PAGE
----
He added that even with China, India has acrimonious relations but bilateral trade continues to remain healthy.
“In fact, bilateral trade is an effective tool to improve political relations. India must make special efforts to increase our bilateral trade with Canada,” Saraf said.
India and Canada have a strong education partnership. There are over 200 educational partnerships between Indian and Canadian institutions.
In addition, over 3,19,000 Indian students are enrolled in Canadian institutions, making them the largest international student cohort in Canada, according to GTRI.
According to the Canadian Bureau for International Education (CBIE), Indian students contributed USD 4.9 billion to the Canadian economy in 2021.
Indian students are the largest international student group in Canada, accounting for 20 per cent of all international students in 2021.
Benefits of educational partnerships are mutual and hence the current situation may have no impact on the relationship, Srivastava said.
Apple supplier Foxconn aims to double India jobs and investment
Apple supplier Foxconn aims to double its workforce and investment in India by next year, a company executive said on Sunday.
Taiwan-based Foxconn, the world’s largest contract manufacturer of electronics, has rapidly expanded its presence in India by investing in manufacturing facilities in the south of the country as the company seeks to move away from China.
V Lee, Foxconn’s representative in India, in a LinkedIn post to mark Indian Prime Minister Narendra Modi’s 73rd birthday, said the company was “aiming for another doubling of employment, FDI (foreign direct investment), and business size in India” by this time next year.
He did not give more details.
Foxconn already has an iPhone factory employing 40,000 people in the state of Tamil Nadu.
In August, the state of Karnataka said the firm will invest US$600 million for two projects to make casing components for iPhones and chip-making equipment.
The company’s Chairman Liu Young-way said in an earnings briefing last month that he sees a lot of potential in India, adding: “several billion dollars in investment is only a beginning”.
Taiwan election: Foxconn’s Terry Gou taps star-powered running mate
Last month, Foxconn’s billionaire founder Terry Gou said he would run for the Taiwanese presidency in next year’s election, as an independent candidate.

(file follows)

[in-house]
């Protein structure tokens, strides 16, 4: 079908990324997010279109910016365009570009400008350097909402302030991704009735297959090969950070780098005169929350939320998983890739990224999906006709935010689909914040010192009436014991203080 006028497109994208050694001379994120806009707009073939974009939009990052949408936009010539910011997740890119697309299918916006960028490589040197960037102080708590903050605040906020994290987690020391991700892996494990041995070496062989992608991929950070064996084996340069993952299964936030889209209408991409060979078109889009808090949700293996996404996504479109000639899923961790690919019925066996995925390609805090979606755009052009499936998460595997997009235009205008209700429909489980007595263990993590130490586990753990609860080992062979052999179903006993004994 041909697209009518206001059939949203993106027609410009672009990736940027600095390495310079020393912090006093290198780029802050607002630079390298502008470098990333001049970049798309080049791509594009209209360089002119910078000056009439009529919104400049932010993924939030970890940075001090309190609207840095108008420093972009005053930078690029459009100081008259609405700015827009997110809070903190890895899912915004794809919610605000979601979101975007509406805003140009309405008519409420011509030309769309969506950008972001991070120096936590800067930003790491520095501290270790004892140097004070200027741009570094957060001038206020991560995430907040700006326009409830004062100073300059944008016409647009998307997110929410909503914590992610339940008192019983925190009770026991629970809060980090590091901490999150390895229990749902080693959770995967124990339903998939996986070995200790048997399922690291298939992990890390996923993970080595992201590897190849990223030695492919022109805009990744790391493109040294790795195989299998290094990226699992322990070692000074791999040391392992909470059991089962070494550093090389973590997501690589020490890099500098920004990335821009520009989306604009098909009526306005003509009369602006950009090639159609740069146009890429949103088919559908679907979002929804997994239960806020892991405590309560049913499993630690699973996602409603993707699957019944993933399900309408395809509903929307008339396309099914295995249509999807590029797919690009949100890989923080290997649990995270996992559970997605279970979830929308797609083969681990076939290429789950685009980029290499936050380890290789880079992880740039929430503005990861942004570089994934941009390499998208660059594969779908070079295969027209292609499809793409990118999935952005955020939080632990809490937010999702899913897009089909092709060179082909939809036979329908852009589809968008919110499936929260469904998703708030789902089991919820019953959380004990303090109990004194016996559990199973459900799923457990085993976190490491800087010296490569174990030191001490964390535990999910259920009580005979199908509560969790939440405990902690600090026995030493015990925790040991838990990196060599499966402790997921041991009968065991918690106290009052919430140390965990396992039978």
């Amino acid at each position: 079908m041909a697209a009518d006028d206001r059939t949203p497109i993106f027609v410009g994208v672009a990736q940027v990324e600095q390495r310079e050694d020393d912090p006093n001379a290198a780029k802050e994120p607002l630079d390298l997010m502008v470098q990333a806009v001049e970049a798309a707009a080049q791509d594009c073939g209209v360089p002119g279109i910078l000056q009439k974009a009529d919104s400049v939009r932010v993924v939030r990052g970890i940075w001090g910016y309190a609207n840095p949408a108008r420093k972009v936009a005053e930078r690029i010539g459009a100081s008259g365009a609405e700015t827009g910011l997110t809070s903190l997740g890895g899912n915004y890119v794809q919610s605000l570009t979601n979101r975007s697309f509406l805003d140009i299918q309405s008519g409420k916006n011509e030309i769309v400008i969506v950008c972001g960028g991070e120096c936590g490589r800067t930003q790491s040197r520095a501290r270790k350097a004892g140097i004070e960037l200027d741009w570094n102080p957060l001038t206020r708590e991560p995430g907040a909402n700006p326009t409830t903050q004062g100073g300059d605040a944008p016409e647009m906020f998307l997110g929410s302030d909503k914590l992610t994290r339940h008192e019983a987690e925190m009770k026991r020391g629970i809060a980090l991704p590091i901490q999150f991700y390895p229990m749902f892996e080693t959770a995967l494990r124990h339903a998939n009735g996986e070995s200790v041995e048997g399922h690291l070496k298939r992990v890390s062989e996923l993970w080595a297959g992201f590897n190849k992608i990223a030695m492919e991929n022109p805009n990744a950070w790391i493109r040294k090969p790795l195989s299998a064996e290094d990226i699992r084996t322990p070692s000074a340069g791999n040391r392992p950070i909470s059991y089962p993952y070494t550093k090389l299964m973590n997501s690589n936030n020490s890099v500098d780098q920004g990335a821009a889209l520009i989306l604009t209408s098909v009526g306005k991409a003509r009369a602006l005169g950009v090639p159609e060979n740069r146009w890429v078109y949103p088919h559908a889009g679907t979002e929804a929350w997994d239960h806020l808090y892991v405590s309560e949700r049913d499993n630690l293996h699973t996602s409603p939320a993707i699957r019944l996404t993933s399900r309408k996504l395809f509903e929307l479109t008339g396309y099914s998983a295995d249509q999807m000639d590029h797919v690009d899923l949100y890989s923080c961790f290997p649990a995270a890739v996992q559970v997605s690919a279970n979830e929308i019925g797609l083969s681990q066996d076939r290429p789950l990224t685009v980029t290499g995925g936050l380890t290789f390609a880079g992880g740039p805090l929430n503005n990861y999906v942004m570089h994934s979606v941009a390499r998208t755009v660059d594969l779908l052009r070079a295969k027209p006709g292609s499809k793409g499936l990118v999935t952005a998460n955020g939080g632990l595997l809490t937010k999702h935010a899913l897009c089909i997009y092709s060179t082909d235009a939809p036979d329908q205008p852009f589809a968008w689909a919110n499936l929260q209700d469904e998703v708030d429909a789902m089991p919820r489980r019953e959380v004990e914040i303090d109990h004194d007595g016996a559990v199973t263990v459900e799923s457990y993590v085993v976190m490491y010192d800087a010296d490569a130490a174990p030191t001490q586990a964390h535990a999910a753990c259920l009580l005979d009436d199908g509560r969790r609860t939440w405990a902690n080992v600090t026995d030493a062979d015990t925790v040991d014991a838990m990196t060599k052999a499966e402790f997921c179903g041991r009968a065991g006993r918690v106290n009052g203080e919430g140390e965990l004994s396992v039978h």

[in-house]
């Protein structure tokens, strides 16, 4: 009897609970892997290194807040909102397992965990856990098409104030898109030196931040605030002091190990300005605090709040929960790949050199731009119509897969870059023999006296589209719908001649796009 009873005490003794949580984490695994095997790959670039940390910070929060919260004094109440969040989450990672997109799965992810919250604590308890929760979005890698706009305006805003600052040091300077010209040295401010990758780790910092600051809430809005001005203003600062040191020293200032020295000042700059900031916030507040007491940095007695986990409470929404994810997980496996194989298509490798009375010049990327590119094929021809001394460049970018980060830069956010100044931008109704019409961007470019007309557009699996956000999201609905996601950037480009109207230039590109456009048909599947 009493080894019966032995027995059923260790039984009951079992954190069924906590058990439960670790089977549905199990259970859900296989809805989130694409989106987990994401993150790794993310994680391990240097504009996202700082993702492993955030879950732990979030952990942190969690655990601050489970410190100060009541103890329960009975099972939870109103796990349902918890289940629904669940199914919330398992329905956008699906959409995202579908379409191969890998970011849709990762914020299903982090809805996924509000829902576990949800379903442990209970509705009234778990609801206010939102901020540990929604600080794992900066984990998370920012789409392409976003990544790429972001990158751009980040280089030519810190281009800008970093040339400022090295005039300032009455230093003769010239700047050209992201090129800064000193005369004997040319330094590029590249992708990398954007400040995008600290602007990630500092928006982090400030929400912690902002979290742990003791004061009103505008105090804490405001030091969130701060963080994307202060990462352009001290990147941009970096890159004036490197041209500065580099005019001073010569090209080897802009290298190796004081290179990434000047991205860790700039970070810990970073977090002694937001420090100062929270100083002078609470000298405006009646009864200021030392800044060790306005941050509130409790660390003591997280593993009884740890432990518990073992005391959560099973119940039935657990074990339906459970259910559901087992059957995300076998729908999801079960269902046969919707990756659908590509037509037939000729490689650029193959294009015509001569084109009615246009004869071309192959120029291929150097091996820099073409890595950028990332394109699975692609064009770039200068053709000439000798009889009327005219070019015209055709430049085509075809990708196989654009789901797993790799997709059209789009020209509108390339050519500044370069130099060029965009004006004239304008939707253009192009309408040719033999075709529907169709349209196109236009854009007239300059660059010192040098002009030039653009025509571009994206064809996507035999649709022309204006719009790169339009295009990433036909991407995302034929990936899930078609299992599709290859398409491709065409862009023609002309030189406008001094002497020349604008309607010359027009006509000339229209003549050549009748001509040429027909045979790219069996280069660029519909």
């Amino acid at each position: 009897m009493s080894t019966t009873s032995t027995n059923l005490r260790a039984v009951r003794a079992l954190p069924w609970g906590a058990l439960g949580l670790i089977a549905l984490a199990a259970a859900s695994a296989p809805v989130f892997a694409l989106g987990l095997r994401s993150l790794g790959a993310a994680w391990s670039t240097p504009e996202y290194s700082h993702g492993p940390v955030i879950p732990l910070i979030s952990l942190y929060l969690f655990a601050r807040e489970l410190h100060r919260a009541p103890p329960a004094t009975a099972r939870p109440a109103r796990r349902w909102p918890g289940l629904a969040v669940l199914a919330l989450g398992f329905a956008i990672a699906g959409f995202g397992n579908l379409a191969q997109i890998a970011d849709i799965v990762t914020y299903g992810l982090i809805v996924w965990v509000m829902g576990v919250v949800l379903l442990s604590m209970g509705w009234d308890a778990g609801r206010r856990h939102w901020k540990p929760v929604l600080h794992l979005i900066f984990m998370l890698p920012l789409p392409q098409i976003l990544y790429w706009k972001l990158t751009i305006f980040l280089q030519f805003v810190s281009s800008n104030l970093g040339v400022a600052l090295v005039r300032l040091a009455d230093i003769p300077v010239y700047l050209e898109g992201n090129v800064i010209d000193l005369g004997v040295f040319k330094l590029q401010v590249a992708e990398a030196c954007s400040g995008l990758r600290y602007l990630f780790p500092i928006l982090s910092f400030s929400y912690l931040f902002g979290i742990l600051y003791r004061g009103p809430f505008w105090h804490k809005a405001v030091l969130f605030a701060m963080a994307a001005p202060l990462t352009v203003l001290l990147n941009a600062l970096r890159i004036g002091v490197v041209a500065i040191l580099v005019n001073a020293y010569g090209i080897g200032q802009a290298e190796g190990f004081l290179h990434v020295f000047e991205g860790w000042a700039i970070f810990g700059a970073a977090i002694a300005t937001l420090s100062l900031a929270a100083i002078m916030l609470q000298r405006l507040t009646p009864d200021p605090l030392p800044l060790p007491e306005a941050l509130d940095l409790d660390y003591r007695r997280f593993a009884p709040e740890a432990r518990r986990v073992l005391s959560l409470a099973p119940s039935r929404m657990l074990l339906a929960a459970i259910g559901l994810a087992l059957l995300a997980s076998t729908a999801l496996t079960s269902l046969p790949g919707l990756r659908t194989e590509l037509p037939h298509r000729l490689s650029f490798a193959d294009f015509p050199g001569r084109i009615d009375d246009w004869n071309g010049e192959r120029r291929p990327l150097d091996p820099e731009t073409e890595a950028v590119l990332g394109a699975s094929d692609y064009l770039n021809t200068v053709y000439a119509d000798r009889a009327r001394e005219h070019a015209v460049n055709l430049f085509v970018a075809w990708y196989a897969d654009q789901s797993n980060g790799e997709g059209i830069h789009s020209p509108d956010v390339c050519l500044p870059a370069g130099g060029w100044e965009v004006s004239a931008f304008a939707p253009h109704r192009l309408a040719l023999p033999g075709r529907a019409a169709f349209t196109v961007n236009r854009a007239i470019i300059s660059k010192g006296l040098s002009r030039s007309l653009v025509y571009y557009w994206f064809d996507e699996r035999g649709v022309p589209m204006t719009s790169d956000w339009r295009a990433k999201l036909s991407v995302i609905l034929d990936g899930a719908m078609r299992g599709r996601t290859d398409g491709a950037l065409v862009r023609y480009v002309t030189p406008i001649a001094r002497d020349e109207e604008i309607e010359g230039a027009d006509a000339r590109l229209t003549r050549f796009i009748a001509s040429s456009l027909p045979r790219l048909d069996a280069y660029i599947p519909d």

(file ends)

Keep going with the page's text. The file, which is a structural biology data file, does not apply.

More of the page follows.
He said the ruling and independence-leaning Democratic Progressive Party (DPP) was unable to offer a bright future for the island and left Foxconn’s board following his decision to run.
The firm operates the world’s largest iPhone plant, in the city of Zhengzhou in Henan province.
Foxconn to double workforce, investment in India by ‘this time next year’
Metrolinx Eglinton Crosstown opening date delayed – CTV News Toronto
Canada's population added 1.15 million people since last year: StatsCan – CBC News
'ET Canada' cancelled by Corus Entertainment, blames 'challenging' advertising market – CTV News
Silver investment demand jumped 12% in 2019
Search for life on Mars accelerates as new bodies of water found below planet’s surface
Iran anticipates renewed protests amid social media shutdown
Media23 hours ago
Black Americans express concerns about racist depictions in news media, lack of coverage efforts – The Associated Press
Economy22 hours ago
High inflation remains the 'bigger risk' to the U.S. economy, Fed's Austan Goolsbee says – The Globe and Mail
Media12 hours ago
Gen. Milley says he has "appropriate" safety measures after Trump social media threat
Art11 hours ago
U of G opens a new space for the arts community to use
Art23 hours ago
San Francisco’s Asian Art Museum Says It Will Sue Architecture Firm of Its ‘Inadequate’ Expansion – ARTnews
Art11 hours ago
Gérard Depardieu’s Art Collection Sells for $4.2 Million at Paris Auction
News10 hours ago
Justin Trudeau apologises after Nazi veteran honoured in parliament
News22 hours ago
After briefing on intel, Singh says 'clear evidence' India involved in B.C. killing – CTV News